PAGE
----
College of Engineering and Polymer Science

Date of Last Revision

2023-05-04 19:40:22


Mechanical Engineering

Honors Course


Number of Credits


Degree Name

Bachelor of Science

Date of Expected Graduation

Spring 2021


For this project, we set out to create a lightweight carrying case that would be mounted to a DJI Phantom 3. This case is designed to transport small packages, such as medications, from a delivery vehicle to their final destination. Based on our maximum drone lifting capacity of 600 grams, our case, servomotor, and contents had to weigh less than or equal to that value. The coronavirus pandemic has led to an increase in contactless delivery options along with the push for immunocompromised people to avoid contact with people that may be sick. Our product would help transport necessary supplies to those that have a difficulty leaving their homes to get them. We also envision the case to be scalable based on the size and lifting capacity of the drone. We used multiple design revisions to create our ideal design. This design has two release mechanisms; a manual option with a sliding clip and a powered option with a servomotor that is integrated into the control of the drone. To integrate additional servo inputs to the drone, we need a NAZA-M Lite flight controller. Since our drone did not come standard with this flight controller, we chose to forgo these changes to the drone and to explain how the flight controller would be integrated and programmed. Our final design reflects this change, but still includes the cut out for the servomotor on the front side. Our prototype combines the manual release mechanism and the powered release mechanism. The servomotor can be added, and the manual clip can be moved to the open position to create the powered release. Future designs would remove the manual clip to create the powered release. When our final design and testing were complete, we completed a product that met our initial goals and was fully functional in testing.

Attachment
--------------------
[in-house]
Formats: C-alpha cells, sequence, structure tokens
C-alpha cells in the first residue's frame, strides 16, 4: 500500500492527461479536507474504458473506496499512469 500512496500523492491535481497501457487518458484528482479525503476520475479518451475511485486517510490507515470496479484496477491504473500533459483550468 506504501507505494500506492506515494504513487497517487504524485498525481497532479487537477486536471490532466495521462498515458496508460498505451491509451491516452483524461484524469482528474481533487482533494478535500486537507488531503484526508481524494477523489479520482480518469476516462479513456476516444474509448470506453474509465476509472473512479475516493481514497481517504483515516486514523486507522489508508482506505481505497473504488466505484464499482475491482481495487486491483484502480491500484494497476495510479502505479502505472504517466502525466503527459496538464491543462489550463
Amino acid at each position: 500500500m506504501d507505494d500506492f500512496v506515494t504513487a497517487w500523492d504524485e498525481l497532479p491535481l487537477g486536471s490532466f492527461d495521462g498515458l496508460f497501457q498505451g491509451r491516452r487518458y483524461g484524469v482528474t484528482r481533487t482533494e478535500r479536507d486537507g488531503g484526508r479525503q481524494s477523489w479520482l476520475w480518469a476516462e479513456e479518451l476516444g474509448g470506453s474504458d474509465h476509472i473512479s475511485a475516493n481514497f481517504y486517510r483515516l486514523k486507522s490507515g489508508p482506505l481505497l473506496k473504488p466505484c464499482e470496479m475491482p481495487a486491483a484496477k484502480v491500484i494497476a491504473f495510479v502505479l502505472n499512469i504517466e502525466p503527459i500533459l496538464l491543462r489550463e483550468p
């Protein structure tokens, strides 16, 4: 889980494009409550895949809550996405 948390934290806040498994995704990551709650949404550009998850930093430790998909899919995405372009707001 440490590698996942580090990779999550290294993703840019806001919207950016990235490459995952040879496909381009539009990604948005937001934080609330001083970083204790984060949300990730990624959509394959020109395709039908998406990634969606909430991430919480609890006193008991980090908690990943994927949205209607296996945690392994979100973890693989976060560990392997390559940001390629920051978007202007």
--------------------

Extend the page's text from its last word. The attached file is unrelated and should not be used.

Research Sponsor

David Peters

First Reader

David Leshock

Second Reader

Daniel Lacey

Honors Faculty Advisor

Gopal Nadkarni



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